While at this years Trout Festival I had the opportunity to visit with Bob Shanks who is the author of Around the Next Bend. Bob is a working encyclopedia when it comes to fly fishing. What intrigues me about this guy is his simplicity to the sport. He fishes with fly rods and reels that are priced far below the top of the line equipment. A lot of his accessories such as line, nets, waders, and smaller items are all bought at bargain prices. The title of this post Unconventional Fly Fishing Techniques certainly applies to Bob. He shared a few of those techniques with all of us last Saturday.
1. He never uses a knot or loop to connect his leader to his fly line. Bob’s technique is dipping ¾” of his fly line into fingernail polish remover to remove the coating on the fly line to make it more flexible---next you would insert a tiny pin and onto a larger pin into the end of the fly line to open it wide enough to insert your leader butt end which is cut at an angle into the ¾” fly line end with the leader end being coated with super glue. Squeeze the fly/leader lines together for at least 30 seconds and you have a knotless fly line leader connection that will stand the test of a 5 lb. brown. I actually tried to pull the prototype apart Bob provided for all of us at the Festival and no one broke it apart. Your line travels through your guides much faster when using this type connection. I will be trying this technique.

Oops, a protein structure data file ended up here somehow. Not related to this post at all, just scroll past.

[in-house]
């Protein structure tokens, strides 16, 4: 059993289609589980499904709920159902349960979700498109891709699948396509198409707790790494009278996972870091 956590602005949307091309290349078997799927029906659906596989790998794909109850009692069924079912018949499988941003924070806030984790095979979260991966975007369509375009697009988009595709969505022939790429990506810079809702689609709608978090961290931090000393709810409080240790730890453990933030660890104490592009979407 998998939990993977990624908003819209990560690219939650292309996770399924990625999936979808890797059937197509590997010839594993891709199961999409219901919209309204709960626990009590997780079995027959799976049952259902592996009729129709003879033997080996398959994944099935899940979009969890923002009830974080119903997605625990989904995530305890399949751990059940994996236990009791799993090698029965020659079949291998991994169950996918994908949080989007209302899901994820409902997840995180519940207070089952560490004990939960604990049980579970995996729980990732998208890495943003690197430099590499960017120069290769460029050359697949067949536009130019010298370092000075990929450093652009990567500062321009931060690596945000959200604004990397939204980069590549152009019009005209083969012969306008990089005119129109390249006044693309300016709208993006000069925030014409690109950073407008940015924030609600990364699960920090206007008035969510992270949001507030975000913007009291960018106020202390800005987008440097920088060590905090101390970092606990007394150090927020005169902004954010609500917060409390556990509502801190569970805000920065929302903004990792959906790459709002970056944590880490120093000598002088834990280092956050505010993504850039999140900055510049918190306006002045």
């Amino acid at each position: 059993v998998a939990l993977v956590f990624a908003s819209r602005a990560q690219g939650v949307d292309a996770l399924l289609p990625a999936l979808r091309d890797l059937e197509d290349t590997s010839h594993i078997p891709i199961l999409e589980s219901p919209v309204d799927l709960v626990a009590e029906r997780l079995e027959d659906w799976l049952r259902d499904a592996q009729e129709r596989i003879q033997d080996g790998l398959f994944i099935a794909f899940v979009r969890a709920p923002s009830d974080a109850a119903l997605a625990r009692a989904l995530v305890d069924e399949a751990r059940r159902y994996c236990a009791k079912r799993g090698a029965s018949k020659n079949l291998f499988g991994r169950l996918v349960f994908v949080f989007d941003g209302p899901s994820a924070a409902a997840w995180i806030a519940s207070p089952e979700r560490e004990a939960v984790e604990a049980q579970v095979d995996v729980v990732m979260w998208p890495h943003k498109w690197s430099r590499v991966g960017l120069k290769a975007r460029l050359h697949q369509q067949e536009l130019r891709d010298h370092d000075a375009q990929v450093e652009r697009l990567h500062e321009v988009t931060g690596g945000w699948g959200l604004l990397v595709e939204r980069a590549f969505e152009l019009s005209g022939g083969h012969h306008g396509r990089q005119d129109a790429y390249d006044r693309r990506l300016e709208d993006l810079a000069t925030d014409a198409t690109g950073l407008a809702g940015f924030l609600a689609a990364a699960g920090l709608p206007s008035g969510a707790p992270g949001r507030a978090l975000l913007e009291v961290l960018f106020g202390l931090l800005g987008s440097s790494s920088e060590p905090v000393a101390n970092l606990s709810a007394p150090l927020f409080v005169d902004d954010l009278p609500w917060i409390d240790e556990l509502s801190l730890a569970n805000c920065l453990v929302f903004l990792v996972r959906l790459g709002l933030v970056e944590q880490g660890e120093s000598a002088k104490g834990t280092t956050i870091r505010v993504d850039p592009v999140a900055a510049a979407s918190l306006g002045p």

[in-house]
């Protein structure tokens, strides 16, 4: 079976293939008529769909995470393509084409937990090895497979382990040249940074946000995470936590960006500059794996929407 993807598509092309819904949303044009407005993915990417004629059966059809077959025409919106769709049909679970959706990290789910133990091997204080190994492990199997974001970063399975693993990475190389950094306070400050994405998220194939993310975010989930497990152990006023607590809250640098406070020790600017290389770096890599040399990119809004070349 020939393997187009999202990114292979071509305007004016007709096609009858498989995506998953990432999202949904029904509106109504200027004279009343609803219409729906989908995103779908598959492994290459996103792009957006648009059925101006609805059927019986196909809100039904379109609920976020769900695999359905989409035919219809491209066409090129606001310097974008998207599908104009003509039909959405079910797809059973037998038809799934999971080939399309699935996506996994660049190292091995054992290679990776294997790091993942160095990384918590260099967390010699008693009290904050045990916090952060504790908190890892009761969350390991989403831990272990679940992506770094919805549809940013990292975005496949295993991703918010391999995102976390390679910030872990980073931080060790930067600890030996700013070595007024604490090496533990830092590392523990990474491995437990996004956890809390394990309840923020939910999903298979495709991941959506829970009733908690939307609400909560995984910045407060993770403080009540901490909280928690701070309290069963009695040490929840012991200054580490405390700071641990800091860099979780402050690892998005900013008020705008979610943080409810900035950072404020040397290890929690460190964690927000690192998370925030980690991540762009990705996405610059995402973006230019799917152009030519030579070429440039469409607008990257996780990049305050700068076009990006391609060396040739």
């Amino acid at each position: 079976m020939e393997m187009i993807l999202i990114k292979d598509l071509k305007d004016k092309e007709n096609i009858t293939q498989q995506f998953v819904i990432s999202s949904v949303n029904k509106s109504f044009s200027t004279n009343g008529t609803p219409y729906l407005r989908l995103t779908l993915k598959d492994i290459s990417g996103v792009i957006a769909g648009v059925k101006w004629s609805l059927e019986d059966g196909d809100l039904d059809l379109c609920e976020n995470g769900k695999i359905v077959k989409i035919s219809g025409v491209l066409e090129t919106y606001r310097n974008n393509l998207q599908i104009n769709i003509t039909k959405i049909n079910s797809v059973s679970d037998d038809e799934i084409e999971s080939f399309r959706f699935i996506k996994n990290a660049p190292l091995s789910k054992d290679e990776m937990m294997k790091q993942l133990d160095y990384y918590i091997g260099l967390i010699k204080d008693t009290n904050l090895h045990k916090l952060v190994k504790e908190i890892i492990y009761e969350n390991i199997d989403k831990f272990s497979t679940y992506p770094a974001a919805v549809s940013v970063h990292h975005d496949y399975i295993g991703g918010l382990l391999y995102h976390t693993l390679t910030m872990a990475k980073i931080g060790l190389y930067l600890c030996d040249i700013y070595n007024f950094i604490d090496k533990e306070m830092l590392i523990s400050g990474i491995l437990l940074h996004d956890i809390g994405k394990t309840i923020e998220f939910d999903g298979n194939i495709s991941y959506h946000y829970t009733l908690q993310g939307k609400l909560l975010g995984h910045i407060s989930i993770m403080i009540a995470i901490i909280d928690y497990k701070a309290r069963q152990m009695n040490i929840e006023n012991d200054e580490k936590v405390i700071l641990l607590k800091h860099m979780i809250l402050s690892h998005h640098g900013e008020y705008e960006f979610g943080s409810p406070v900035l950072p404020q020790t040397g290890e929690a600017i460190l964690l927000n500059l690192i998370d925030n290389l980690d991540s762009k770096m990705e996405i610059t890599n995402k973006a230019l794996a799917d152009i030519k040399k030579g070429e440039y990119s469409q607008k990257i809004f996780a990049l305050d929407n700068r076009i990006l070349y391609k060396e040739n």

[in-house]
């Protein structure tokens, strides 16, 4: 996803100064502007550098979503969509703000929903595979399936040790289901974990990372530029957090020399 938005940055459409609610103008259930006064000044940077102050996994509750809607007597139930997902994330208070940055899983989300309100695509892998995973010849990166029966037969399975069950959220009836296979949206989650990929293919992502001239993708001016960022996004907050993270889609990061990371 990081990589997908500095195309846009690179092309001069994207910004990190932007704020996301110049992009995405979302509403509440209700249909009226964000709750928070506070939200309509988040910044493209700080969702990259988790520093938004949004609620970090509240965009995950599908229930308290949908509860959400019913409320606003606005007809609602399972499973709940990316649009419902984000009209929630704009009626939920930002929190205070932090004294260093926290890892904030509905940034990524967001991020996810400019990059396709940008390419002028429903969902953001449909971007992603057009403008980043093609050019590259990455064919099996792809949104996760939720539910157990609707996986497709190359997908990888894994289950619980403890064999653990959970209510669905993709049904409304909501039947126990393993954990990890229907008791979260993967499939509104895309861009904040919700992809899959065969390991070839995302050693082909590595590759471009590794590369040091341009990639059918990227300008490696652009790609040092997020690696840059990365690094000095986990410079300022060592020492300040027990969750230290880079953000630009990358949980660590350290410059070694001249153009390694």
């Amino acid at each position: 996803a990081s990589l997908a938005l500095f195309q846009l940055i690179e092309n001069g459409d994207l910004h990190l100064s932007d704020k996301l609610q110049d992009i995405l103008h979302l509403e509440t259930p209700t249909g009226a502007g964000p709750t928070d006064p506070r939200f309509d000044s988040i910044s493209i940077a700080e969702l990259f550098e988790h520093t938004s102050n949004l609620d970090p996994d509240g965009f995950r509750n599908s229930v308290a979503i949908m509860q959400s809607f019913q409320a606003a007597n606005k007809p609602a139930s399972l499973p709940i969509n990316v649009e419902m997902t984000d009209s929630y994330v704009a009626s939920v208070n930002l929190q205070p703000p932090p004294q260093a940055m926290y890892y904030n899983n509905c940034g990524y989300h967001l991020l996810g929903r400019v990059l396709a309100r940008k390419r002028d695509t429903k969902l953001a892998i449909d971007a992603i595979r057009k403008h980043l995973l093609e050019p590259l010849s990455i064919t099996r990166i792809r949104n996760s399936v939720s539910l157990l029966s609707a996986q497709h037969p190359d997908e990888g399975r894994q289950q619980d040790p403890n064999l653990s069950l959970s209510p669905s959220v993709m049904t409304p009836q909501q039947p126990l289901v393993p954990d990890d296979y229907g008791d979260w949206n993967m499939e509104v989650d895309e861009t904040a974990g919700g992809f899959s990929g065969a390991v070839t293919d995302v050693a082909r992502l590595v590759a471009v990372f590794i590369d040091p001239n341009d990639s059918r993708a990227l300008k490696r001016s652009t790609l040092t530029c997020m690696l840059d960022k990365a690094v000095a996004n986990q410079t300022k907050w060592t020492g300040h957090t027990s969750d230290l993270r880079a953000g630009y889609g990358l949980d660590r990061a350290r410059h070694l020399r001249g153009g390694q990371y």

2. Clean your fly line with any detergent and warm water at least every other fishing trip. This will enable the line to flow through the guides much easier. It will also make for a smoother line pick-up from the water surface. Cleaner fly will increase the life of the line.
3. Wear hip waders, not only for the added comfort in the summer months, but hip waders are cheaper than chest waders. One seldom wears in water waist deep.
4. Seldom make 30 ft. cast, to a target, instead merely wade the extra 10 ft. to place your fly at 20 ft. instead. You are much more accurate at 20 ft. as oppose to 30 ft.
His presentation ended with a handout asking one question; which trout species would you rather pursue a brown or rainbow and tell why? There were some interesting answers given and discussed. I will end this post by asking the same question---Which trout species would you rather pursue a brown or rainbow and tell why?